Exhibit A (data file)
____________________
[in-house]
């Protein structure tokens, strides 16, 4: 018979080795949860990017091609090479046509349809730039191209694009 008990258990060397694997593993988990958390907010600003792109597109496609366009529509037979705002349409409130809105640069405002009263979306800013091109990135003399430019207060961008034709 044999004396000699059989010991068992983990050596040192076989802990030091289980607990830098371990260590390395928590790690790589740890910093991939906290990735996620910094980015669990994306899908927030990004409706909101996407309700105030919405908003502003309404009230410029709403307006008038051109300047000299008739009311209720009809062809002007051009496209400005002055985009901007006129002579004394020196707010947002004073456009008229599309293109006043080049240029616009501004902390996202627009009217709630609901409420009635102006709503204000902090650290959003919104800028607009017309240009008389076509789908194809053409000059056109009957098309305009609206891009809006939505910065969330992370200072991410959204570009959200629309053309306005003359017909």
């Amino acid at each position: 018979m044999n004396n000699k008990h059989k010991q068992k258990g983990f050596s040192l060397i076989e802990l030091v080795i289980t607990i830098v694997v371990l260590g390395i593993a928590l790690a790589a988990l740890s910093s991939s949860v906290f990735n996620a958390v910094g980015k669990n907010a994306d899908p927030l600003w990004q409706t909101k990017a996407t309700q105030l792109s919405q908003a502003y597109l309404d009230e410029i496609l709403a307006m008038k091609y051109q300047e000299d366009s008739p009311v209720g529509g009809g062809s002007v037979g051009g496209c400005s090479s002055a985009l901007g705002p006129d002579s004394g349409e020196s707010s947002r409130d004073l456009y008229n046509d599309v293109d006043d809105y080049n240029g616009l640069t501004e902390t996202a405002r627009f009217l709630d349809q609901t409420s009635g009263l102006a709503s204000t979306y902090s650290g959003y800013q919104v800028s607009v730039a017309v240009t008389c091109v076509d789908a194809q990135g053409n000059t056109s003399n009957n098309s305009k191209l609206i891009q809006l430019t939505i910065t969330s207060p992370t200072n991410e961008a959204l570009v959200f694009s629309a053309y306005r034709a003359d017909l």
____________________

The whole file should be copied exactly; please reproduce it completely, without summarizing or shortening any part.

[in-house]
């Protein structure tokens, strides 16, 4: 018979080795949860990017091609090479046509349809730039191209694009 008990258990060397694997593993988990958390907010600003792109597109496609366009529509037979705002349409409130809105640069405002009263979306800013091109990135003399430019207060961008034709 044999004396000699059989010991068992983990050596040192076989802990030091289980607990830098371990260590390395928590790690790589740890910093991939906290990735996620910094980015669990994306899908927030990004409706909101996407309700105030919405908003502003309404009230410029709403307006008038051109300047000299008739009311209720009809062809002007051009496209400005002055985009901007006129002579004394020196707010947002004073456009008229599309293109006043080049240029616009501004902390996202627009009217709630609901409420009635102006709503204000902090650290959003919104800028607009017309240009008389076509789908194809053409000059056109009957098309305009609206891009809006939505910065969330992370200072991410959204570009959200629309053309306005003359017909």
């Amino acid at each position: 018979m044999n004396n000699k008990h059989k010991q068992k258990g983990f050596s040192l060397i076989e802990l030091v080795i289980t607990i830098v694997v371990l260590g390395i593993a928590l790690a790589a988990l740890s910093s991939s949860v906290f990735n996620a958390v910094g980015k669990n907010a994306d899908p927030l600003w990004q409706t909101k990017a996407t309700q105030l792109s919405q908003a502003y597109l309404d009230e410029i496609l709403a307006m008038k091609y051109q300047e000299d366009s008739p009311v209720g529509g009809g062809s002007v037979g051009g496209c400005s090479s002055a985009l901007g705002p006129d002579s004394g349409e020196s707010s947002r409130d004073l456009y008229n046509d599309v293109d006043d809105y080049n240029g616009l640069t501004e902390t996202a405002r627009f009217l709630d349809q609901t409420s009635g009263l102006a709503s204000t979306y902090s650290g959003y800013q919104v800028s607009v730039a017309v240009t008389c091109v076509d789908a194809q990135g053409n000059t056109s003399n009957n098309s305009k191209l609206i891009q809006l430019t939505i910065t969330s207060p992370t200072n991410e961008a959204l570009v959200f694009s629309a053309y306005r034709a003359d017909l």